An ancient group of fungi might possess more than one genome, Swiss researchers report in the January 13 issue of Nature.
Arbuscular mycorrhizal fungi colonize the roots of most land plants. Their cells contain hundreds of nuclei, leading Mohamed Hijri and Ian R. Sanders of the University of Lausanne in Switzerland to suggest multiple genomes could evolve within single individuals (Nature 2004, 433:160-3).
"These fungi have no sexual reproduction, which means if deleterious mutations accumulated, they might lead to extinction. But these fungi are extremely old, dated at 450 million years," Hijri said. "We think they developed this strategy of multiple genomes against deleterious mutations, such that some genes can get knocked out, but other genomes might have functional versions."
"This means Mendelian genetics and classical evolution cannot apply to these organisms. They are completely unique," Hijri told us.
The report has reignited a longstanding debate. "I think this data is not particularly believable. I'm a little worried they might have presented an experimental artifact or misinterpretation of results," said Teresa Pawlowska of Cornell University in Ithaca, NY, who did not participate in this study.
In 2001, Hijri and colleagues reported polymorphism of ribosomal DNA in spores of fungi as evidence for their idea. But in 2004, Pawlowska and John Taylor at the University of California at Berkeley suggested the variation was due to polyploidy. They focused on a POL1-like sequence (PLS1) in the arbuscular mycorrhizal fungus Glomus etunicatum, whose spores contain 13 variants of PLS1. Pawlowska and Taylor's mathematical model, based on the random inheritance of nuclei to each clonally produced offspring, predicted that if each variant existed in genetically different nuclei, then the loss of some variants would almost certainly occur after one generation. Instead, they found clonally produced spores possessed all 13 variants, suggesting polyploidy was behind the variation.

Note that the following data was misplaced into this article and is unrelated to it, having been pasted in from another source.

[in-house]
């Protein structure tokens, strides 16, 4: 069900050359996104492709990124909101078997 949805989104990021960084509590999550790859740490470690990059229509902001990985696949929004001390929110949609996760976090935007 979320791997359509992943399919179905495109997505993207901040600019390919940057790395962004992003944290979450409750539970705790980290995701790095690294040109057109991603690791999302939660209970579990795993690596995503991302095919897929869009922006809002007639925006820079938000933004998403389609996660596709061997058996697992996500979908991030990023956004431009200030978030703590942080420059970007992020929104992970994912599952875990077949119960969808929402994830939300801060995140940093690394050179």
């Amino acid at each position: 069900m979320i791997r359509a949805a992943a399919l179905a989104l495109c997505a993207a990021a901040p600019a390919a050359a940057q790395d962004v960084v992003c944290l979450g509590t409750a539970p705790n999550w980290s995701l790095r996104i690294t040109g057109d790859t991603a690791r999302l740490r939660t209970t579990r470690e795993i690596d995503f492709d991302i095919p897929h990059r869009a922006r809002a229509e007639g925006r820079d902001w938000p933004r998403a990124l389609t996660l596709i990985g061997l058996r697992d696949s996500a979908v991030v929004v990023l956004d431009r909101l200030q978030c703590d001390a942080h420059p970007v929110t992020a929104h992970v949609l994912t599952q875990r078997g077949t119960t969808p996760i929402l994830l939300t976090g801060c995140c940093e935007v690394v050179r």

In the latest paper, Hijri and colleagues investigated the polyploidy question. Using flow cytometry, they measured the nuclear DNA content of G. etunicatum as 37.45 megabases (Mb). If G. etunicatum nuclei were 13 N, the genome size of this fungus would be 2.88 Mb, much smaller than any other eukaryote and smaller than that of Escherichia coli and most other bacteria, the researchers argue.
Using real-time polymerase chain reaction, the investigators then estimated the number of copies of PLS1 was 1.88 per nucleus. Given a maximum of two copies per nucleus, Sanders and colleagues conclude the 13 variants must be spread out in different nuclei, meaning there is heterokaryosis, or genetic differences among the nuclei.
Pawlowska told us she disagrees with the new paper, citing her prior work, which, among other data, in the supplementary section noted that two isolates of the fungi from different locations, "one from Minnesota and the other from California, had both a complement of 13 variants of a genetic marker. According to their argument, if you expect all the nuclei to be different, you would expect to find different numbers of variants in different isolates due to loss and acquisition of different types of nuclei."
Soren Rosendahl of the University of Copenhagen, who did not participate in either study, said both opposing groups did excellent work. "It's clear they are using different methods," he told us. In his team's investigation of arbuscular mycorrhizal fungi G. mosseae, G. geosporum, and G. caledonium, which analyzed genetic variations based on expressed DNA instead of genomic DNA as Hijri and colleagues did, "we never saw this heterokaryosis. But then again, we used a different method and different organisms, so that doesn't resolve the problem."
Pawlowska plans on repeating Hijri and colleagues' experiment in her own lab soon. "The fact this paper is published makes the whole question more visible and hopefully will draw more researchers to apply different methods and tools to address this problem," she said.